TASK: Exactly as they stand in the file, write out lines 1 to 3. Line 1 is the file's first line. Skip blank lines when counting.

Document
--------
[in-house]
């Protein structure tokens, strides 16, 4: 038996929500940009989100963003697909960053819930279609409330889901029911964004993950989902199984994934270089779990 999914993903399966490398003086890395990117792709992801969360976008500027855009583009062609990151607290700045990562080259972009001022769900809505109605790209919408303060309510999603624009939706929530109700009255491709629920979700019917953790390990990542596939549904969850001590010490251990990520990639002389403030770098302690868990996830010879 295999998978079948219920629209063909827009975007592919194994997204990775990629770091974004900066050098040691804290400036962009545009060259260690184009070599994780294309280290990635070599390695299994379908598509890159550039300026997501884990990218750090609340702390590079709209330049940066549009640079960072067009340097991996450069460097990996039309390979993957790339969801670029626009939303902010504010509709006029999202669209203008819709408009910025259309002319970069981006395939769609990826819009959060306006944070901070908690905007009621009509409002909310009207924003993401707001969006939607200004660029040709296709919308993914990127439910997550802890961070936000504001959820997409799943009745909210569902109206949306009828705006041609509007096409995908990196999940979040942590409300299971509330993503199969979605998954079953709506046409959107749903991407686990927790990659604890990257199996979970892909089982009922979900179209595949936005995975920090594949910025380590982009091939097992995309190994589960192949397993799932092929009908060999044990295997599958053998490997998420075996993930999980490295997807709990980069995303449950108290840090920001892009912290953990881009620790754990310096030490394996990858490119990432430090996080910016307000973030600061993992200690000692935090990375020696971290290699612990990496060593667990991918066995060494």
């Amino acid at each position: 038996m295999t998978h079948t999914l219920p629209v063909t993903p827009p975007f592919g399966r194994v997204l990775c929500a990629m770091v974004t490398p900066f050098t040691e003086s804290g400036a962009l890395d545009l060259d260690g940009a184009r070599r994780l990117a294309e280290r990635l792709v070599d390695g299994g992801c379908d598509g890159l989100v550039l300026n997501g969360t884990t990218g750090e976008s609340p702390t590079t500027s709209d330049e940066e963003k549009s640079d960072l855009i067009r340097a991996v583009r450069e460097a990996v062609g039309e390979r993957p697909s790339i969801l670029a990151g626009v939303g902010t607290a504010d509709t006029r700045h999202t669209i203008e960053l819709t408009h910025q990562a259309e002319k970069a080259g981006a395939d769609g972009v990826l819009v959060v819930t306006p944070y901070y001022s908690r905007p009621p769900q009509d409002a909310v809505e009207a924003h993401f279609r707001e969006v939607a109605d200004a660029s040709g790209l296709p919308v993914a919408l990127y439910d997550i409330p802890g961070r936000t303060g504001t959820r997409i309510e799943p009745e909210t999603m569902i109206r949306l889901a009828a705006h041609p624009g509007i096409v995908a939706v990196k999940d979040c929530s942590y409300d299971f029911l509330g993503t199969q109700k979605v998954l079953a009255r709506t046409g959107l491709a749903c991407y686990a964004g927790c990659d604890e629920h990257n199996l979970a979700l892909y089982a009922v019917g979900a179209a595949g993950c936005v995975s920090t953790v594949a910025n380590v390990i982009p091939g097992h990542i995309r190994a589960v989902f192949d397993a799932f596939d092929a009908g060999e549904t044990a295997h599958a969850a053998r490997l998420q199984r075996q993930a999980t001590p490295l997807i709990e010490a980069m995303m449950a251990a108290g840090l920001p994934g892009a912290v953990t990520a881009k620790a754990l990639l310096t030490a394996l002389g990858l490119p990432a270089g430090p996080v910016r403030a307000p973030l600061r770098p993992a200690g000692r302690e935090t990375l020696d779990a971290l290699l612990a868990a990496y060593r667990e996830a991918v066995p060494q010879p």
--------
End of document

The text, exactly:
[in-house]
């Protein structure tokens, strides 16, 4: 038996929500940009989100963003697909960053819930279609409330889901029911964004993950989902199984994934270089779990 999914993903399966490398003086890395990117792709992801969360976008500027855009583009062609990151607290700045990562080259972009001022769900809505109605790209919408303060309510999603624009939706929530109700009255491709629920979700019917953790390990990542596939549904969850001590010490251990990520990639002389403030770098302690868990996830010879 295999998978079948219920629209063909827009975007592919194994997204990775990629770091974004900066050098040691804290400036962009545009060259260690184009070599994780294309280290990635070599390695299994379908598509890159550039300026997501884990990218750090609340702390590079709209330049940066549009640079960072067009340097991996450069460097990996039309390979993957790339969801670029626009939303902010504010509709006029999202669209203008819709408009910025259309002319970069981006395939769609990826819009959060306006944070901070908690905007009621009509409002909310009207924003993401707001969006939607200004660029040709296709919308993914990127439910997550802890961070936000504001959820997409799943009745909210569902109206949306009828705006041609509007096409995908990196999940979040942590409300299971509330993503199969979605998954079953709506046409959107749903991407686990927790990659604890990257199996979970892909089982009922979900179209595949936005995975920090594949910025380590982009091939097992995309190994589960192949397993799932092929009908060999044990295997599958053998490997998420075996993930999980490295997807709990980069995303449950108290840090920001892009912290953990881009620790754990310096030490394996990858490119990432430090996080910016307000973030600061993992200690000692935090990375020696971290290699612990990496060593667990991918066995060494």
């Amino acid at each position: 038996m295999t998978h079948t999914l219920p629209v063909t993903p827009p975007f592919g399966r194994v997204l990775c929500a990629m770091v974004t490398p900066f050098t040691e003086s804290g400036a962009l890395d545009l060259d260690g940009a184009r070599r994780l990117a294309e280290r990635l792709v070599d390695g299994g992801c379908d598509g890159l989100v550039l300026n997501g969360t884990t990218g750090e976008s609340p702390t590079t500027s709209d330049e940066e963003k549009s640079d960072l855009i067009r340097a991996v583009r450069e460097a990996v062609g039309e390979r993957p697909s790339i969801l670029a990151g626009v939303g902010t607290a504010d509709t006029r700045h999202t669209i203008e960053l819709t408009h910025q990562a259309e002319k970069a080259g981006a395939d769609g972009v990826l819009v959060v819930t306006p944070y901070y001022s908690r905007p009621p769900q009509d409002a909310v809505e009207a924003h993401f279609r707001e969006v939607a109605d200004a660029s040709g790209l296709p919308v993914a919408l990127y439910d997550i409330p802890g961070r936000t303060g504001t959820r997409i309510e799943p009745e909210t999603m569902i109206r949306l889901a009828a705006h041609p624009g509007i096409v995908a939706v990196k999940d979040c929530s942590y409300d299971f029911l509330g993503t199969q109700k979605v998954l079953a009255r709506t046409g959107l491709a749903c991407y686990a964004g927790c990659d604890e629920h990257n199996l979970a979700l892909y089982a009922v019917g979900a179209a595949g993950c936005v995975s920090t953790v594949a910025n380590v390990i982009p091939g097992h990542i995309r190994a589960v989902f192949d397993a799932f596939d092929a009908g060999e549904t044990a295997h599958a969850a053998r490997l998420q199984r075996q993930a999980t001590p490295l997807i709990e010490a980069m995303m449950a251990a108290g840090l920001p994934g892009a912290v953990t990520a881009k620790a754990l990639l310096t030490a394996l002389g990858l490119p990432a270089g430090p996080v910016r403030a307000p973030l600061r770098p993992a200690g000692r302690e935090t990375l020696d779990a971290l290699l612990a868990a990496y060593r667990e996830a991918v066995p060494q010879p």